DESIGNERS & CELEBRITIES: MISSONI

The well known women who adore MISSONI include: FERGIE, KERRY WASHINGTON, LEONA LEWIS and ROSARIO DAWSON .

To locate the IN STYLE gallery, please go here

5 Responses to “DESIGNERS & CELEBRITIES: MISSONI”

  1. ok you’ve told me a bit about who your love affair with cinema kicked in. when did the fashin bug arise???

    also i did look at the missoni thing and it mentioned who was wearing it.

    uh how does this work?? does your name get mentioned if you wear a designer on regular basis??? or if you say stuff in public about them?? or ???

    i mean i doubt the celeb/media profile people mentioned as wearing missoni only wear missoni. so…

    the same celebs could pop up on several designers’ lists???

    uh let me know something.

  2. Well…

    First of all, fashion is generally filler at CP. With very rare exceptions, I publish content almost every day. But I only see about 50 new film releases annually (give or take…) and there isn’t enough interesting cinematic news to go around on a consistent basis.

    So fashion is just a way of keeping everything flowing.

    My love affair with cinema began very young, glimster. You know how you’re automatically drawn to some things without even understanding why?

    Like that…

    Even when you’re little, you have some idea of performance and what an actor is. You understand when you’re very small that the people that you see on television shows are just professionals playing specific roles.

    All I knew was that when I started to go to movies as a child, it felt magical. There was nothing else quite like it.

    When I was in Grade 1, I got picked to play the Queen Of Spring in the school play. (Wouldn’t you know it…?) I took all of that very seriously. The dialogue was pages long. I went outside to the playhouse that my dad had built for me and ran lines.

    When I got up on stage, I knew I was hooked. For good.

    So my childhood adoration of cinema grew into something even bigger and more significant as time went on. It dovetailed with my interest and passion for acting.

    That all goes back to my earliest days in school. I can’t ever remember not being interested in acting or film.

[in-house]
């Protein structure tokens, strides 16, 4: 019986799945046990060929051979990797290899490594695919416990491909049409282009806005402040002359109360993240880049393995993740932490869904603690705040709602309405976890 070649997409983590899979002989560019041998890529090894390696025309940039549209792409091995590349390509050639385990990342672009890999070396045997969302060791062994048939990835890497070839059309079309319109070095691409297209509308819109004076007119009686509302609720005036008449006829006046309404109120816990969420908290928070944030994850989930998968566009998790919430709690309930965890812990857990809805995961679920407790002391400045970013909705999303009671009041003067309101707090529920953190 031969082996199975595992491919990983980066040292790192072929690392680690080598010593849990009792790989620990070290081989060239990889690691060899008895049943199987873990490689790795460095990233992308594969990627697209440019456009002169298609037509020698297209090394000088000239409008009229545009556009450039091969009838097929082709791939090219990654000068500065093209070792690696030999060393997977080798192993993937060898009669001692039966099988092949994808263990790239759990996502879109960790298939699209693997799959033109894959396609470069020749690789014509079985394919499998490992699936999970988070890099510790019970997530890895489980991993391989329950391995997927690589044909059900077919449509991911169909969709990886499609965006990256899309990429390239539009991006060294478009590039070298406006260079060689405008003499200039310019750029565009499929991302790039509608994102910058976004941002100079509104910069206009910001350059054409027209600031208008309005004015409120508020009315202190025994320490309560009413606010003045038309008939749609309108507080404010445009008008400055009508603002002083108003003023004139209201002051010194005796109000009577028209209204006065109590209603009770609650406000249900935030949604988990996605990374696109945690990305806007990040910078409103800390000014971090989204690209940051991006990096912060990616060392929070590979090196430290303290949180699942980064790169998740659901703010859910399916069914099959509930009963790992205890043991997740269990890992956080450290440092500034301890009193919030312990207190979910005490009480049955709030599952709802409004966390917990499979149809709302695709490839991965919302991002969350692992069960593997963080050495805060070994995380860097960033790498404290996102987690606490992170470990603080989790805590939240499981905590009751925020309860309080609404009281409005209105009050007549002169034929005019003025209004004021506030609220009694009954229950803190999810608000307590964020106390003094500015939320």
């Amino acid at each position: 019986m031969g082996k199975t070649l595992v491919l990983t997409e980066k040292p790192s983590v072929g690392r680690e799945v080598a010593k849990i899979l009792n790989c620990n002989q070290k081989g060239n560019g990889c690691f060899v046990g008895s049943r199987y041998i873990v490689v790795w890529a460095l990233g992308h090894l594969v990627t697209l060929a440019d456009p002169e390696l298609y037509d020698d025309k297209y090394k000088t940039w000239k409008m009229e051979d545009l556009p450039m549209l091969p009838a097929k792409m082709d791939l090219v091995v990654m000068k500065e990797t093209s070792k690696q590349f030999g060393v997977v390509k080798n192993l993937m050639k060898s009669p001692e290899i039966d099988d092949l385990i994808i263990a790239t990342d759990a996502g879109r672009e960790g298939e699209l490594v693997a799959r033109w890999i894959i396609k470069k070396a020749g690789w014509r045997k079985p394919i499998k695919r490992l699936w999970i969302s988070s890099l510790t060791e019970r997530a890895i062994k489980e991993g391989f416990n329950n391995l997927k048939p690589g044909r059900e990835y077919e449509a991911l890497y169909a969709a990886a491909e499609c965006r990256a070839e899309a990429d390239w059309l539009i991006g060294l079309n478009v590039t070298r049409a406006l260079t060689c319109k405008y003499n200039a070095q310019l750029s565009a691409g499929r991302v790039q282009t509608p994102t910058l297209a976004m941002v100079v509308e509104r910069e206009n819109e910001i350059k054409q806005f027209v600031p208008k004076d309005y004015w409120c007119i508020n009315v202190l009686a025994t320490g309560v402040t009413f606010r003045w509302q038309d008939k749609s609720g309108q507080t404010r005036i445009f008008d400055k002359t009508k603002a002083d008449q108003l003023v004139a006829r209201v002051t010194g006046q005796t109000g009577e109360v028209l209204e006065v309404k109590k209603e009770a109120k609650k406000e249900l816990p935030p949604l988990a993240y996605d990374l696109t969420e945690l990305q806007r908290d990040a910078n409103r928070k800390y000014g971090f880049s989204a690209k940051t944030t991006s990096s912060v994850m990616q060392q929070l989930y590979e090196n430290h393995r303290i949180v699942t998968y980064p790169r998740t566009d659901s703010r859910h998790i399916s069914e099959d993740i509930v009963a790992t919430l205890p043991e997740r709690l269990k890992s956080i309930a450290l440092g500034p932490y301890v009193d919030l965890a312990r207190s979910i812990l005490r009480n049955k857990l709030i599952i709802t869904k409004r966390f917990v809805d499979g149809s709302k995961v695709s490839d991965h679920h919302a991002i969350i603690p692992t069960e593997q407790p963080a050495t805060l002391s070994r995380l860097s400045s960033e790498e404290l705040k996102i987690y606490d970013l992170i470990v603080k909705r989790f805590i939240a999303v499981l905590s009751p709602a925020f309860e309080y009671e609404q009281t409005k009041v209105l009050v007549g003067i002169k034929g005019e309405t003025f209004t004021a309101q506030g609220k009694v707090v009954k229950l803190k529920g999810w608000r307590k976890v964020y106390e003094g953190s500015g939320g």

The fashion thing took a little more time.

    I was always drawn to various kinds of beauty. But it isn’t until adolescence that your sensuality comes into play. Once you grow out of that kid stage purchasing things for your wardrobe (defining a particular look, accumulating all these glorious possessions) is actually quite exciting.

    Plus when you’re a little kid your mom is always buying you clothes. You certainly don’t have the same opportunities for self expression. It isn’t until you’re around 14 that you can knock people dead with your allure anyway.

    So I suppose I began to become interested in fashion at around 11. By the time I was 14, I looked like a young woman. So I could wear different things and test them out to see what I liked. I understood that I could get one hell of a lot of attention (generally unwanted) if I wore certain types of clothes.

    It was a lot of trial and error. But I was always a quick study. I was intelligent enough that I never made any stupid mistakes.

    But it was a fairly intense learning curve, let me tell you.

    So all of this stuff – acting, fashion and cinema – has been a part of my life forever. It comes as naturally to me as breathing.

    The celebrity thing is tricky. You know how I told you that most well know people get a lot of perks? Like free clothing, for example?

    That’s definitely true.

    Some designers will give ANY of their clothes away to anyone famous. They know that the magazines will pick that up and they’ll get even more publcity.

    But other designers are a hell of a lot more selective. They will only be willing to give free clothes to someone on the A list and that may only be particular outfits.

    A few designers were upset about this as well. They felt that celebrities were taking advantage of them. The free wardrobe thing has become so prevalent that most fashion houses felt that they couldn’t say no.

    I do know that a certain number of designers were adamant that the famous could come to their fashion shows. But if they wanted any clothing they had to pay for it.

    JUST LIKE EVERYBODY ELSE DOES.

    So if they really wanted the clothes, they did. If they didn’t, they moved on to someone else who would only be too grateful to give them exquisite wardrobe pieces for nothing.